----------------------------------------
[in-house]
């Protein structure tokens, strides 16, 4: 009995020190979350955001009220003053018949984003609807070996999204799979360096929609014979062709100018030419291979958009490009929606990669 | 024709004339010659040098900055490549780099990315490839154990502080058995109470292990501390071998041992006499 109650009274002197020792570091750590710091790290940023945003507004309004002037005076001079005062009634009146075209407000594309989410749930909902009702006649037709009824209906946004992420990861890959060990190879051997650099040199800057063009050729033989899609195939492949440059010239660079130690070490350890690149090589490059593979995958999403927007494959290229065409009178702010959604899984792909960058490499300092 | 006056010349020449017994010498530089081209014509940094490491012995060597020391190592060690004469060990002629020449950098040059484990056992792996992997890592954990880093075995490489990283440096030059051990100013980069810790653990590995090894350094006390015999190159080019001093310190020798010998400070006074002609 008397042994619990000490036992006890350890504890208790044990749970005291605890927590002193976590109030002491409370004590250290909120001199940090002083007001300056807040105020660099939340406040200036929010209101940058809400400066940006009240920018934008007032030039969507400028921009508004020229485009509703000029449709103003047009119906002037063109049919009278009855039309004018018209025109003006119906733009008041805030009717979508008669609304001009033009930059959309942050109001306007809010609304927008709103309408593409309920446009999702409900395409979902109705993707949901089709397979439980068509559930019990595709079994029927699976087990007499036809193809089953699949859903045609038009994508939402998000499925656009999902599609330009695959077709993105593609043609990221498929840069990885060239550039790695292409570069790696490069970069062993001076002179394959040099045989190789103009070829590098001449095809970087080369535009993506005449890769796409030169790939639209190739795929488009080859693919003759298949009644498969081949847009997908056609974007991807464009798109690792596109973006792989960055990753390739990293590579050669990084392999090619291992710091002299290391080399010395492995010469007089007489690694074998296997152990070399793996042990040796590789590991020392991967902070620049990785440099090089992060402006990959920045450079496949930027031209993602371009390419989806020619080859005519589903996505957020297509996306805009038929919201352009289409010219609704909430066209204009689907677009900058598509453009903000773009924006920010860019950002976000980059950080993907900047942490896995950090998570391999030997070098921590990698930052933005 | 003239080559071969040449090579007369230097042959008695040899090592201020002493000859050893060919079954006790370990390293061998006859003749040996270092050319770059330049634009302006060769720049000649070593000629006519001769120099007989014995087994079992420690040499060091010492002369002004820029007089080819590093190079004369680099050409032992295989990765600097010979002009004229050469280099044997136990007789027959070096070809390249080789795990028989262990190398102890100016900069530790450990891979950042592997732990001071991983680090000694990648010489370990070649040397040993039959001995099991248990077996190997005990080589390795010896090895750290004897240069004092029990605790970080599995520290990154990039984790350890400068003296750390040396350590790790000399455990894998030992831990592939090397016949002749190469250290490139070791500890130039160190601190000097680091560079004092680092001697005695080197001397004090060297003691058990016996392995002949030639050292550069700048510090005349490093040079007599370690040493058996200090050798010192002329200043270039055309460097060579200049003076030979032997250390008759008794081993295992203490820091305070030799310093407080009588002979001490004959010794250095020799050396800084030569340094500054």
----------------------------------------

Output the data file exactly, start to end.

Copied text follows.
[in-house]
């Protein structure tokens, strides 16, 4: 009995020190979350955001009220003053018949984003609807070996999204799979360096929609014979062709100018030419291979958009490009929606990669 | 024709004339010659040098900055490549780099990315490839154990502080058995109470292990501390071998041992006499 109650009274002197020792570091750590710091790290940023945003507004309004002037005076001079005062009634009146075209407000594309989410749930909902009702006649037709009824209906946004992420990861890959060990190879051997650099040199800057063009050729033989899609195939492949440059010239660079130690070490350890690149090589490059593979995958999403927007494959290229065409009178702010959604899984792909960058490499300092 | 006056010349020449017994010498530089081209014509940094490491012995060597020391190592060690004469060990002629020449950098040059484990056992792996992997890592954990880093075995490489990283440096030059051990100013980069810790653990590995090894350094006390015999190159080019001093310190020798010998400070006074002609 008397042994619990000490036992006890350890504890208790044990749970005291605890927590002193976590109030002491409370004590250290909120001199940090002083007001300056807040105020660099939340406040200036929010209101940058809400400066940006009240920018934008007032030039969507400028921009508004020229485009509703000029449709103003047009119906002037063109049919009278009855039309004018018209025109003006119906733009008041805030009717979508008669609304001009033009930059959309942050109001306007809010609304927008709103309408593409309920446009999702409900395409979902109705993707949901089709397979439980068509559930019990595709079994029927699976087990007499036809193809089953699949859903045609038009994508939402998000499925656009999902599609330009695959077709993105593609043609990221498929840069990885060239550039790695292409570069790696490069970069062993001076002179394959040099045989190789103009070829590098001449095809970087080369535009993506005449890769796409030169790939639209190739795929488009080859693919003759298949009644498969081949847009997908056609974007991807464009798109690792596109973006792989960055990753390739990293590579050669990084392999090619291992710091002299290391080399010395492995010469007089007489690694074998296997152990070399793996042990040796590789590991020392991967902070620049990785440099090089992060402006990959920045450079496949930027031209993602371009390419989806020619080859005519589903996505957020297509996306805009038929919201352009289409010219609704909430066209204009689907677009900058598509453009903000773009924006920010860019950002976000980059950080993907900047942490896995950090998570391999030997070098921590990698930052933005 | 003239080559071969040449090579007369230097042959008695040899090592201020002493000859050893060919079954006790370990390293061998006859003749040996270092050319770059330049634009302006060769720049000649070593000629006519001769120099007989014995087994079992420690040499060091010492002369002004820029007089080819590093190079004369680099050409032992295989990765600097010979002009004229050469280099044997136990007789027959070096070809390249080789795990028989262990190398102890100016900069530790450990891979950042592997732990001071991983680090000694990648010489370990070649040397040993039959001995099991248990077996190997005990080589390795010896090895750290004897240069004092029990605790970080599995520290990154990039984790350890400068003296750390040396350590790790000399455990894998030992831990592939090397016949002749190469250290490139070791500890130039160190601190000097680091560079004092680092001697005695080197001397004090060297003691058990016996392995002949030639050292550069700048510090005349490093040079007599370690040493058996200090050798010192002329200043270039055309460097060579200049003076030979032997250390008759008794081993295992203490820091305070030799310093407080009588002979001490004959010794250095020799050396800084030569340094500054």